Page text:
Historic sweeps as the championship pictures emerge in Lucas Oil Off Road

Richard S James

Historic sweeps as the championship pictures emerge in Lucas Oil Off Road

Off Road

Historic sweeps as the championship pictures emerge in Lucas Oil Off Road

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Competitors faced a new circuit at Wild Horse Pass Motorsports Park in Chandler, AZ for the Lucas Oil Off Road Racing Series Super Clean Duel in the Desert Presented by Toyota. Some of them proved to master the new, unique-to-the-series clockwise course, while others were left scratching their heads.

The masters included Eliott Watson, completing his second tripleheader sweep in Pro Buggy and setting a new six-in-a-row record. Myles Cheek had the measure of title rival Brock Heger in Production 1000 UTV and took three victories. Ronnie Anderson swept the Turbo UTV races and took the points lead over Corry Weller. Jerett Brooks took two of three Pro 2 contests, but still left with a points deficit to consistent Doug Mittag, who finished second in each race. And while Heger saw nothing but the second step of the podium in Production 1000 UTV, he took two of the Pro Lite races to take a solid points lead into the finale at Glen Helen Raceway next month.

For the most part, competitors enjoyed the new course, reversed from its former direction but maintaining a similar layout. The series tweaked the course from driver feedback throughout the weekend, opening up the final turn, removing a roller and modifying some of the features. The general consensus was that while passing was difficult, the course was fun.

“This new track is rad,” said Mittag. “I like it. It gets beat up, it gets rough, but that’s what off road is all about. Love the new track, love what Lucas is doing.”

Other drivers felt that it needed to be opened up a bit, with Brooks saying it’s more like a Trophy Kart track, although he appreciates the series doing something different. Heger had a similar opinion.

“Its cool, it’s different, and I think thats what everyone kind of wanted, something different. It definitely needs a little bit of fine-tuning on some stuff and it’s very hard to pass. I know they’re thinking about adding some more stuff to make it more racy, To make a pass you have to slam someone, and I think they’re trying to avoid that,” he said.

That said, there was plenty of racing going on; competitors just had to choose their opportunities wisely, and starting up front was definitely an advantage.

Brooks looked unstoppable in Pro 2 on Friday, putting a big gap between he and his competition on the start and each restart. Mittag was pursuing him for the beginning of the race, but spun, handing second to Ryan Beat with RJ Anderson third. And it was the fight for the rest of the podium that kept the race interesting. Mittag would eventually reclaim third from Anderson and was pursuing Beat when Beat biked hard in Turn 1, putting the right side of his truck high in the air. Then Mittag hit the same rut, hit the same 45-degree angle, but slid into Beat who had slid into the wall and that set Mittag back on all four wheels. Mittag ended up with the better momentum and claimed the position, while Beat had to hit the pits. Brooks took a dominant win in the K&N Filters/General Tires-sponsored truck he calls “El Diablo,” followed by Mittag and Anderson.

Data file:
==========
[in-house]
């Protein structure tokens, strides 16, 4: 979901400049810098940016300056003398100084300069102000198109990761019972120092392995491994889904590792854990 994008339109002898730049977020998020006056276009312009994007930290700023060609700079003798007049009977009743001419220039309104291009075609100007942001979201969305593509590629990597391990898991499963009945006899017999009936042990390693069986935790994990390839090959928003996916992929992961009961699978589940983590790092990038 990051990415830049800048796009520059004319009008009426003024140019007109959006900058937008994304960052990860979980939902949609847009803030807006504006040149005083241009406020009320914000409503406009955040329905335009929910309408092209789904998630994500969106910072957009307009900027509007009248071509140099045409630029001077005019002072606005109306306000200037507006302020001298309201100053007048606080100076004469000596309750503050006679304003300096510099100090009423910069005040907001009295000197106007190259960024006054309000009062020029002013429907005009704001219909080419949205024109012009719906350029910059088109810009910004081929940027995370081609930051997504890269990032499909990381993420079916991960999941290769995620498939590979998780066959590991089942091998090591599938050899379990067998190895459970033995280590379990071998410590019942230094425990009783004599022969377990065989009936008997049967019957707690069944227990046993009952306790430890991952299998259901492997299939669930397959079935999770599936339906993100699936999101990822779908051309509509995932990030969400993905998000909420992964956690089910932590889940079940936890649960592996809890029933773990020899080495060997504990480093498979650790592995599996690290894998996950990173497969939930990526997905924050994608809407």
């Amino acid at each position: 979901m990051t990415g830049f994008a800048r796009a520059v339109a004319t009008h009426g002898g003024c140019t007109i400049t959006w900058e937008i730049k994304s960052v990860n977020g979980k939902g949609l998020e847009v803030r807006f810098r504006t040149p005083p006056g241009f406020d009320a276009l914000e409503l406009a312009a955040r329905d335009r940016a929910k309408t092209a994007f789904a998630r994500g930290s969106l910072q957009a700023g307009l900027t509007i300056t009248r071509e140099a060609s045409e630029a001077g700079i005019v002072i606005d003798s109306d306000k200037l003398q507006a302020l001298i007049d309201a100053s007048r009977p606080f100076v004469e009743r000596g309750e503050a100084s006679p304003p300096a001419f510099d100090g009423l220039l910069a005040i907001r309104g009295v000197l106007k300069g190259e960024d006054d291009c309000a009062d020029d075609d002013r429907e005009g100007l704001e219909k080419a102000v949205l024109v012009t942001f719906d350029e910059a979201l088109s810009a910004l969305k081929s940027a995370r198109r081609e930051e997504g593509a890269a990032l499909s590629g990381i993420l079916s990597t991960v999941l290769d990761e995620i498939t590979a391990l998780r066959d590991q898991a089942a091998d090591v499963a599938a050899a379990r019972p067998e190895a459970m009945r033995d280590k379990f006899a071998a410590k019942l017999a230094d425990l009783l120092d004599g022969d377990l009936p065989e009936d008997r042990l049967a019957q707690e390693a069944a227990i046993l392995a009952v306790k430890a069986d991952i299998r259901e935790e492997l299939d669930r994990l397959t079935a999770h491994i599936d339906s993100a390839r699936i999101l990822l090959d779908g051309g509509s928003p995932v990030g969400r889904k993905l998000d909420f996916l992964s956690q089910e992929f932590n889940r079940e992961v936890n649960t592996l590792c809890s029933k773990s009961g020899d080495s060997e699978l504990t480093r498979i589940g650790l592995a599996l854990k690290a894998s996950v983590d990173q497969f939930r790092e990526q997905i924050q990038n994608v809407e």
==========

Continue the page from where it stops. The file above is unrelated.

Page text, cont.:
Brooks went two-for-three in Pro 2. Richard S James

“I wouldn’t say it was a walk in the park,” said Brooks. “That track is destroyed, After they ripped it – we weren’t expecting it to be ripped, and kind of set the truck up for later in the race – it was a handful, just trying to avoid the ruts and be consistent. I know Doug, he comes on at the end of the race, and that’s what we’re trying to set up our truck for, and it came into play – I was pretty consistent. We’ll try to find some more speed for later in the race tomorrow.”

Brooks didn’t really get the chance to find out. Competing on another freshly ripped track as the series tried to keep some moisture in the dirt for the end of the race and keep it raceable for the duration, Brooks was starting third. Up front, Beat started on pole and lost the lead to Mittag at the start, but only briefly; he was back in front with a pass in Turn 4 before the first lap was done. After that it was just a matter of keeping a tenacious Mittag behind him, which he did to take his first Pro 2 win in his Bilstein/Lucas Oil Chevrolet. Brooks had contact early in the race, and had his hood bodywork flapping in front of his face for much of the race, handing third to Anderson.

Brooks, who had to put an old transmission in his truck after blowing up his primary transmission, redeemed Saturday’s struggles on Sunday, seizing the lead from pole at the start and never looking back.

“Yesterday we were off pace; we just kind of missed the setup,” he said. “Today, we put the old school stuff in, the transmission, converter, gear ratio, we used all he stuff we used last year, and this thing held up. Today, a flawless run. This is the best the truck has ever been. I was just in my groove, clicking off laps. I was probably 60 percent the whole race, just checking out, Sometimes thats what you need to do in the Pro 2 – slow it down to get that traction.”

Instead, the drama was all behind Brooks, and a couple of his competitors made it a little easier on both him and Mittag. Anderson spun in Turn 2, collecting several trucks, and moving Mittag up a position. Later in the race, Beat biked in Turn 1, giving Mittag another spot. But Mittag never really had anything for Brooks, and scored his third second-place finish of the weekend, his fifth out of the last six races. But those six second-place finishes combined with a win and bad luck in a couple of races for Brooks means he and Brooks head into the final two points-paying races at Glen Helen in almost a dead heat.

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